Ben was missing for six weeks. His abusive father didn't ask where he had been

17 June 2020, 12:47 | Updated: 19 June 2020, 13:59

I've never interviewed anyone like Ben before.

A 14-year-old boy with a story of neglect, gang life and a system that seems to have lost him. The day before we met, he'd been picked up by police and returned home to an abusive father.

Having been missing for six weeks, his father didn't even bother to ask where he'd been.

The next day, he ran away again.

"He didn't ask where you'd been?" - I kept repeating to Ben, while trying to imagine how I'd feel if my 14-year-old daughter had vanished for six weeks.

"No," he replied.

That's when he told me his story.

He's just a kid, but to me this tale is more important than the transcript from any politician or celebrity I've interviewed.

Because wrapped up within it are the real concerns of youth knife crime, the pressures of lockdown, the issues raised about school closure, as well as the very crux of the Black Lives Matter movement - and many of the problems we are storing up for the future.

Ben is black. His mother and father had split up six years earlier.

His mother "had problems", so - aged eight - Ben was put in care outside of London. He says the other children in the home, and even the staff, were sometimes violent. He got stabbed once. He didn't make friends.

"I was always alone. I felt on my own. It grew on me, I started to like it, being on my own," he said.

Then after three years he was returned to his father, who had a new girlfriend and a new baby.

"They thought my dad could take care of me - they thought it was the right move," he told me.

"At first it was okay, but then abuse happened - I used to get hit by my dad. I thought it was a normal thing, because of all the violence I experienced in the past.

"But I used to go to school, and I was always angry and always misbehaving. I wasn't myself."

At this stage, Ben got involved in a gang.

His school in south London was in a different area to the one in which he lived, so he was considered an outsider and when he got on the wrong side of a gang member, he sought to join a gang himself.

Ben tells me: "I grew up in an area. I've seen all my friends, I've seen a couple of people die, I've known a couple who have died, you know, to gunshots.... being stabbed.

"You know to me that's just a normal day in the neighbourhood."

We have agreed not to name the gang Ben joined, but I had heard the name before - and it is one heavily associated with violence. In recent years, members have been murdered and gone to prison for murder.

"I felt safe, like they couldn't touch me," says Ben.

"But then in the end I realised anyone can be touched, you can get hurt whoever you are."

Gang life began to change him. He started to carry a knife.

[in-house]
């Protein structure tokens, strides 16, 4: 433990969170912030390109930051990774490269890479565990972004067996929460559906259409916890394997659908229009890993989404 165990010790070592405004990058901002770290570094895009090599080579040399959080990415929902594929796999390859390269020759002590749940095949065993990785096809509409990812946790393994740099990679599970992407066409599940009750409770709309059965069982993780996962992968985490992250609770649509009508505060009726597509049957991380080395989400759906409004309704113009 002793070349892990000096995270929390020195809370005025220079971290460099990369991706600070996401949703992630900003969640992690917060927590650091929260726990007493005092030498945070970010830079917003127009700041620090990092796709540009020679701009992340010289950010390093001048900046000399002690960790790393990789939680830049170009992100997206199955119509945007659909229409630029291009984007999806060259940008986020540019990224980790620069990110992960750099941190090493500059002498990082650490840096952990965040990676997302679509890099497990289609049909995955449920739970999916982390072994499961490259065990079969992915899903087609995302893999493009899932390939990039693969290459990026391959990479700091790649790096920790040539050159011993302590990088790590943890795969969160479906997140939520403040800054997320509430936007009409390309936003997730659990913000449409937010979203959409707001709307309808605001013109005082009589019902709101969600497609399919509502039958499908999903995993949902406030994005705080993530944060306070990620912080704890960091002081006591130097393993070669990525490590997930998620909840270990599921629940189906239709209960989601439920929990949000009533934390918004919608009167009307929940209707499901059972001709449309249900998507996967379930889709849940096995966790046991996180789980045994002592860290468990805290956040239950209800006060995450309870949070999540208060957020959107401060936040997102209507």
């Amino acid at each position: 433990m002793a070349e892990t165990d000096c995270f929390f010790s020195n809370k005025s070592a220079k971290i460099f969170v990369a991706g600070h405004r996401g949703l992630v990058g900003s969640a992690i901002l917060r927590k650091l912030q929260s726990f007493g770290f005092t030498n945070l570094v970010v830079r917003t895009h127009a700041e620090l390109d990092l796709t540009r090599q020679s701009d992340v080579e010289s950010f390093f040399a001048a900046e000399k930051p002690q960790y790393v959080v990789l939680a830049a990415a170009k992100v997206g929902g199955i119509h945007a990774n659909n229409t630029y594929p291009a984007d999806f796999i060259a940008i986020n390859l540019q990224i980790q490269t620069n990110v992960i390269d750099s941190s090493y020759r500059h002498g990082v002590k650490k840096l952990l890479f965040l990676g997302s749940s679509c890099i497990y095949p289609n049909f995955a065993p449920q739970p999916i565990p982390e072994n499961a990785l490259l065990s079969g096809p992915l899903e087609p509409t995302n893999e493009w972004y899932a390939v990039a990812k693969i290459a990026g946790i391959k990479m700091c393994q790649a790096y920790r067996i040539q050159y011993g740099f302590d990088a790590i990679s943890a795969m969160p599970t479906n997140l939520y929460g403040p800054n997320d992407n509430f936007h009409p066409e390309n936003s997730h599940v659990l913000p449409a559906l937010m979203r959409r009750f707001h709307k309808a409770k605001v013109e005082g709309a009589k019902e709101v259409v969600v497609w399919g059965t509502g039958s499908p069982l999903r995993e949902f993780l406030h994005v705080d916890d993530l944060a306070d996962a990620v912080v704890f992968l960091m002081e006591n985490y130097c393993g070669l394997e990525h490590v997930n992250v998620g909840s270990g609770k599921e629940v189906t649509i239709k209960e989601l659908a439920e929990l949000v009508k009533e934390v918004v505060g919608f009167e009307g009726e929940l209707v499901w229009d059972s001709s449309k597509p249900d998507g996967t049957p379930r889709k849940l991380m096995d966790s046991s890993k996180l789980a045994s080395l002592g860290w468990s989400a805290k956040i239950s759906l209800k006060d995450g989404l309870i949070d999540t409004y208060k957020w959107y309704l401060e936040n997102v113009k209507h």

"You are scared that you might get stabbed or shot or even die," he added.

"Every single time you step outside your house there's a chance you are going to die on that day, and you don't know.

"So, it's worrying - but at the same time there is a thrill to it. If you do a shooting or a stabbing - people know you, that you are not to be messed with.

"People want that respect and the only way you will get that is respect by doing dirt on the road."

Ben admits that he has stabbed people and says he wouldn't be alive if he hadn't.

He didn't carry a gun, but he travelled in cars with gang members who carried firearms, and he describes quite casually the violence they would administer if they spotted a rival on the street.

"You can jump out on them and shoot or stab them and just hop back in the car," he says.

"And then just make sure your name ain't tagged to the car."

At this point I remind him that he's only 14. I ask: "Do you ever not just think - I'm a kid I'm too young for all of this?"

"Well - not anymore," says Ben. "I had to grow up fast because I was alone."

Ben's home life was deteriorating during this time.

The physical abuse stopped, but what hurt more was the mental and verbal abuse. His father and partner would often insult him - referencing his mother's mental illness.

Then under lockdown, the pressure of being cooped up and a ramping up of the verbal abuse caused Ben to run away from home.

To begin with he just ran away for a day, but then disappeared for longer and longer periods.

In answer to the question his father didn't ask - he was staying with a man who'd recently come out of prison. But Ben insists he felt safer with that person than at home.

Also, during this time it appears Ben had some contact by phone with a social worker, but that person did not know where Ben was and they didn't meet face to face.

"They just think as long as I'm alive they're doing their job," he tells me.